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What Polish foods and brands do you miss when you go to other countries?

jon357 71 | 20,412
22 Jul 2015 #31
Exactly the same as Polish mass-produced food then. The largest consumer of frozen chips in Europe, by the way. Bread the same. How or why someone would miss Baltonowski (a mass produced product) is a mystery.

Sure you can make everything from scratch, however most people back in Poland don't. In the UK although they have processed foods too, the quality and choice tend to be higher. Just no Pasztet Podlaski, Goracy Kubek, parowki, paprykarz szczecinskie (a 1960s invention), kielbasa Torunska & similar.

Missing Ptasie Mleko is an odd one too - basically a mass-produced downmarket product full of chemicals. There are nicer things to miss, and more similar but better quality products available in the UK.
InPolska 11 | 1,821
22 Jul 2015 #32
What's the big deal re those mleczny ptasek thing or whatever it is called? No taste and simply sugar and artifical sh]]]. Poles eat too much sugar (often when I say I don't want sugar in my tea or coffee, people give me strange looks ;)) and artificial foods.
rozumiemnic 8 | 3,846
22 Jul 2015 #33
those mleczny things are truly gross....
The first year I was in Poland my boss gave me a box of chocolates and I was shocked at how nasty they were.
Which is odd as Poland has lovely chocolate bars like Wedel.
Polish week in Lidl this week! Son and I are having a Polish sandwich fest.
They have sliced cheese, ham, mustard etc.!
I even bought a jar of smalec...
ryouga 4 | 59
22 Jul 2015 #34
I find polish food tastier than British and the funny thing is a lot of products like British chocolate or ready meals are made in Poland or Romania now anyway, though I notice since Cadbury's moved to Poland the quality dropped but I assume that more dut to cost cutting than anything else.
22 Jul 2015 #35
One thing I don't buy since it moved production is Cadbury chocolate. You're right the quality is very low now and I actually find Aldi or Lidl chocolate better tasting, so I buy that, both are foreign now.

As for ready meals, never do I buy such lazy bone idol crap !!.
rozumiemnic 8 | 3,846
22 Jul 2015 #36
yes I am afraid Cadburys has changed their recipe and their chocolate is not as nice.
I love that Wedel stuff from Poland but sadly I have to avoid it as I would just eat a whole bar....
jon357 71 | 20,412
22 Jul 2015 #37
Wedel chocolate is still good, but Wawel seems better.
InPolska 11 | 1,821
22 Jul 2015 #38
All these Polish brands have been sold to foreign companies.

As to mleczny ptasek, they used to be a big deal in Poland since the "perfect gift" to secretaries and to lower level bureaucrats when favor needed in times of PLR. It is really gross, no taste but sugar and artificial crap.

Poland obviously has no chocolate tradition and therefore nothing special.

Since I live in Poland, I rather buy Swiss (unfortunately in Poland only Lindt brand - I like Lindt but it is not the only Swiss brand, that's what I mean) or Belgian chocolate but I prefer Swiss as less greasy. No doubt in Poland I buy Lindt (even if more expensive) over any Polish brand.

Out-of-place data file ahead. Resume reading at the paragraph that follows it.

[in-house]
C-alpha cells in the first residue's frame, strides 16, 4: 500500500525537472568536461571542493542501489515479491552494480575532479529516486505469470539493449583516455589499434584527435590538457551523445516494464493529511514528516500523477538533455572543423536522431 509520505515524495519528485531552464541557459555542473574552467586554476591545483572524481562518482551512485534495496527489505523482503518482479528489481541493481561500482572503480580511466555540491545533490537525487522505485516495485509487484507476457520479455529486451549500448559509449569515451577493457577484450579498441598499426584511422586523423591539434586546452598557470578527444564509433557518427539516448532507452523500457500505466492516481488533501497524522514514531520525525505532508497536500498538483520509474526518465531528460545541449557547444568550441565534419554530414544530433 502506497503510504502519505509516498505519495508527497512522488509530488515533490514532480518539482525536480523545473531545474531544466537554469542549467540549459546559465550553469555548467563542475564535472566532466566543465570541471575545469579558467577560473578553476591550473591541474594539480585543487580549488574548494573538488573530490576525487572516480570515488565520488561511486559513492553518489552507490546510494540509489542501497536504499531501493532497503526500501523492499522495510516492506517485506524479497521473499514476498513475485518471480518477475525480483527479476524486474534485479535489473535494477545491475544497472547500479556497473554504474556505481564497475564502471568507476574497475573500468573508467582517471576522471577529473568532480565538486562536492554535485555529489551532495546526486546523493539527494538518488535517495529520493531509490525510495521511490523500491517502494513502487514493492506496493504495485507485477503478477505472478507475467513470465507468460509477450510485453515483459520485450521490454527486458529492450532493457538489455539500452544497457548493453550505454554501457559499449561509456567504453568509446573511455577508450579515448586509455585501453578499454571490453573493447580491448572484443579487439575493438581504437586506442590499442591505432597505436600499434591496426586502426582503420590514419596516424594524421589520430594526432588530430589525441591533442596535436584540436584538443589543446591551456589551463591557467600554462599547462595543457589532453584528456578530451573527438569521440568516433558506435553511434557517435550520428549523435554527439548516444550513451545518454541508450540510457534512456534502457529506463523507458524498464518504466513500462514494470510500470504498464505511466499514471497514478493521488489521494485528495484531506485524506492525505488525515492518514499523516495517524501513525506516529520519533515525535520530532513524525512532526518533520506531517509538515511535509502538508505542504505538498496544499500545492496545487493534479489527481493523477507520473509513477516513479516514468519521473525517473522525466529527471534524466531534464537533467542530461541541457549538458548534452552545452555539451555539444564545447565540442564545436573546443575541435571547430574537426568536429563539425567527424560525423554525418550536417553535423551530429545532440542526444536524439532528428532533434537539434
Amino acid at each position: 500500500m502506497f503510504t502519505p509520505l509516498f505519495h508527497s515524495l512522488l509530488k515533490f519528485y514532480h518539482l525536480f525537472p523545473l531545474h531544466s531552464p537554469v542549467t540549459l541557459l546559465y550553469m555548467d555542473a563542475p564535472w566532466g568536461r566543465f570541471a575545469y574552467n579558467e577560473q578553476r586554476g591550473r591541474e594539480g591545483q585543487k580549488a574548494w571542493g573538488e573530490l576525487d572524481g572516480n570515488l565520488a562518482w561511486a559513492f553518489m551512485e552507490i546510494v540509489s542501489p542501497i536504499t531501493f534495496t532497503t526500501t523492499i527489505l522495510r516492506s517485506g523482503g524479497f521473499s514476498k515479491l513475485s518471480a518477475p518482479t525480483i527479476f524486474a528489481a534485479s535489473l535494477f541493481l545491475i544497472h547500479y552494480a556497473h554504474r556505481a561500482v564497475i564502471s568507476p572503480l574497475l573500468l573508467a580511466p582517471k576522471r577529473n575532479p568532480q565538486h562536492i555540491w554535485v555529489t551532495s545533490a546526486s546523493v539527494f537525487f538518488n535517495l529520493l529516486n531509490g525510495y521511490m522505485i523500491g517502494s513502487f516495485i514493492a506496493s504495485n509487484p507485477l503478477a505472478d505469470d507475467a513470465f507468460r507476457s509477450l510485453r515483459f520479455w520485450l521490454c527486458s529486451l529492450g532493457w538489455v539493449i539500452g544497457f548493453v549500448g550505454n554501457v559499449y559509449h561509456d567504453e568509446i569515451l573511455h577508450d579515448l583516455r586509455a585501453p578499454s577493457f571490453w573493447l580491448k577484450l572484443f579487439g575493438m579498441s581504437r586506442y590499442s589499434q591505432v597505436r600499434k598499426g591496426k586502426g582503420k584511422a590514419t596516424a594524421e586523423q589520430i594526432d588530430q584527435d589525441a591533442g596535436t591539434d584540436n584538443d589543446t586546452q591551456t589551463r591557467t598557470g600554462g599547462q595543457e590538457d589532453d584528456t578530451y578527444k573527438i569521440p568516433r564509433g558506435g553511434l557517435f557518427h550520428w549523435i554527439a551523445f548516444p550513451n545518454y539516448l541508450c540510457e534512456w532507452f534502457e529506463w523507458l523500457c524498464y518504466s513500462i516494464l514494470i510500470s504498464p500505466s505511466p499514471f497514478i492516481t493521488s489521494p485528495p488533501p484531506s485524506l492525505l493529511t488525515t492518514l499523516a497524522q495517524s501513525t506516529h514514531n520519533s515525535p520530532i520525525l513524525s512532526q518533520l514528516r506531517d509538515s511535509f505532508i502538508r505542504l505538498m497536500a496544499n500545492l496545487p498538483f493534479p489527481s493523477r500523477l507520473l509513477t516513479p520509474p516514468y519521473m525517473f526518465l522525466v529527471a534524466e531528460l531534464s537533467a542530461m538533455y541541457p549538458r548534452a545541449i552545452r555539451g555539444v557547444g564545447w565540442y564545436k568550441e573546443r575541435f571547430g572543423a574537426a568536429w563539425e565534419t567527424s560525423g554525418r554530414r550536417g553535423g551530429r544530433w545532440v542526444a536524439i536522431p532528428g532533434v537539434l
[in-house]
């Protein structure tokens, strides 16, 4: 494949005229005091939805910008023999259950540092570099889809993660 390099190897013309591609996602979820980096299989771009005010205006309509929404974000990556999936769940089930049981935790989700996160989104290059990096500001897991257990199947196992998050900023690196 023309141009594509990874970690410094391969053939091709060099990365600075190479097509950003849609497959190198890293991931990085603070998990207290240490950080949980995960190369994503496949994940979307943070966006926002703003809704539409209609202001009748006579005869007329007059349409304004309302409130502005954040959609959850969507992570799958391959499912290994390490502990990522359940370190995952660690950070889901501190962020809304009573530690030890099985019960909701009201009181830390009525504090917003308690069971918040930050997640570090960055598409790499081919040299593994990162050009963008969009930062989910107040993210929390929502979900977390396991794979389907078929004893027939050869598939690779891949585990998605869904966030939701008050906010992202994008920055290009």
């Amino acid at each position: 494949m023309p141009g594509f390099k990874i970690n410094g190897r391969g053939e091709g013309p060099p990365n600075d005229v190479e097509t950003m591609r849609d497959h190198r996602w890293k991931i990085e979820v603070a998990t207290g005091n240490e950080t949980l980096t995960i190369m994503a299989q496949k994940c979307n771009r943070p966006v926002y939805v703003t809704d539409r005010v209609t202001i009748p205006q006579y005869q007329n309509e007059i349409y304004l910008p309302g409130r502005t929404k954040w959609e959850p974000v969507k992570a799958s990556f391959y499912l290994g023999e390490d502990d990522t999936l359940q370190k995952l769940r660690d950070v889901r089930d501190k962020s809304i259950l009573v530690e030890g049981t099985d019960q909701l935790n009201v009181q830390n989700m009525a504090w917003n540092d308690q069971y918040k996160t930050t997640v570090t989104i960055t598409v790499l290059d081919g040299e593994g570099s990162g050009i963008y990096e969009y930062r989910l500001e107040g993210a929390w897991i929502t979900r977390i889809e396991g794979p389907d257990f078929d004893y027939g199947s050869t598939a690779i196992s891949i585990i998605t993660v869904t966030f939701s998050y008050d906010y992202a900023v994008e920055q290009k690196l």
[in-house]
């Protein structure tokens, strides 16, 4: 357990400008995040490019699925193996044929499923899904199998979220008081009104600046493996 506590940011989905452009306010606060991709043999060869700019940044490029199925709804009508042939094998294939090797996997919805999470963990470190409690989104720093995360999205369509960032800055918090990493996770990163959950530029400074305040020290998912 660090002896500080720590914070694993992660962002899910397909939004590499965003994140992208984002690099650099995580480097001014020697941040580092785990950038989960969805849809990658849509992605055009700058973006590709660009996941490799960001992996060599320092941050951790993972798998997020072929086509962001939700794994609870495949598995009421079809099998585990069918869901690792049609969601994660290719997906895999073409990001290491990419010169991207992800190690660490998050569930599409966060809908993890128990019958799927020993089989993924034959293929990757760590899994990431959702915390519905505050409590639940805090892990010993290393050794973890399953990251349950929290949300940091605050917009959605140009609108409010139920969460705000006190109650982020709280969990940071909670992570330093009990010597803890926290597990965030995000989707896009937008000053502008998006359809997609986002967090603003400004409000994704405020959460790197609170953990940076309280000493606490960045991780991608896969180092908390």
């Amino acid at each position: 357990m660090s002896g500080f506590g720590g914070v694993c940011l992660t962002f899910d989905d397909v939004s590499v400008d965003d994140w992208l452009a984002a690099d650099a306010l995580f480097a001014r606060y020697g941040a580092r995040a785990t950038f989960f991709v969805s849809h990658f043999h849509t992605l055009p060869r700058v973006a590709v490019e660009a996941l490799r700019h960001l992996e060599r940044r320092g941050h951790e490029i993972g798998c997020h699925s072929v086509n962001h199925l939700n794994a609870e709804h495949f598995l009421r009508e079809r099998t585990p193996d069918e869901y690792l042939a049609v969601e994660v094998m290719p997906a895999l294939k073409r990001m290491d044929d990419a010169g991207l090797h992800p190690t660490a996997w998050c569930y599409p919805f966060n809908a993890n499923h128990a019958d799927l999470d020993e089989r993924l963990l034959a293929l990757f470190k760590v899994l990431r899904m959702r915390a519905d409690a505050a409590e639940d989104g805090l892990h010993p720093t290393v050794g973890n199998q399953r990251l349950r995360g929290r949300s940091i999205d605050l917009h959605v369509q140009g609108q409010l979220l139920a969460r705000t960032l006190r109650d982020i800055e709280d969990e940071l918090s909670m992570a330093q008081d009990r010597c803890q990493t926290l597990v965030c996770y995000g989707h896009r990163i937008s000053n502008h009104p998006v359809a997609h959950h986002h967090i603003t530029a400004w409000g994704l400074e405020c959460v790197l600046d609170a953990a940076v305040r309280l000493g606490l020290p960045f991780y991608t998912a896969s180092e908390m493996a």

PS: I have also tasted "chocolate" from ..... Ukraine, Russia and Moldavia ;). Believe me, most probably hardly any cacao;)
ryouga 4 | 59
22 Jul 2015 #39
The food I am thinking of now I take another thought I think it was a long thick bar with orange cream rather than small pieces, rather like a Mars bar
Polonius3 1,000 | 12,446
22 Jul 2015 #40
Polish mass-produced food

Let's face it, most of the industrially produced food in Poland, Canada, Britain, Germany, the USA and most everywhere else is highly chemicalised crapola designed to deceive the palate. A food technologist form Scotland once explained to me that nature-identical ingredients are the same as natural ones since in the lab all the atoms balance out. The food industry is interested in maximum yields and maximum profits, and qualtiy is the loser.

But traditonal, natural food is so pricey that only the well-to-do can afford to make a steady diet thereof.
As for the missing, I don't miss any Polish foods when in the States because they are now available in Polish supermarkets and delis in all larger cities with a significnat Polonian community.
jon357 71 | 20,412
22 Jul 2015 #41
Yes, though I'd add that you can cook well from basic ingredients. Meat especially in its processed forms like kielbasa is the problem. That and cheap chicken - basically protein biomass that involved immense cruelty.

One thing about the expat foods. In the UK, in Polish shops they sell Jogobella and Masmix. Why? Margarine is margarine, the same everywhere and Jogobella is just a rather sugary yoghurt. A lot to do with sentiment, plus a youngish, male and less sophisticated demographic.
23 Jul 2015 #42
Prolly coz Jogobella's usual line doesnt contain modified starch, and thats good. many uk brands do except the more premium ranges. That said, some PL dairy products contain karagen e407 and thats something i look to avoid. some of Zott heavier cream does, for example. lots of cream contains additives in Poland, but not all brands.
jon357 71 | 20,412
23 Jul 2015 #43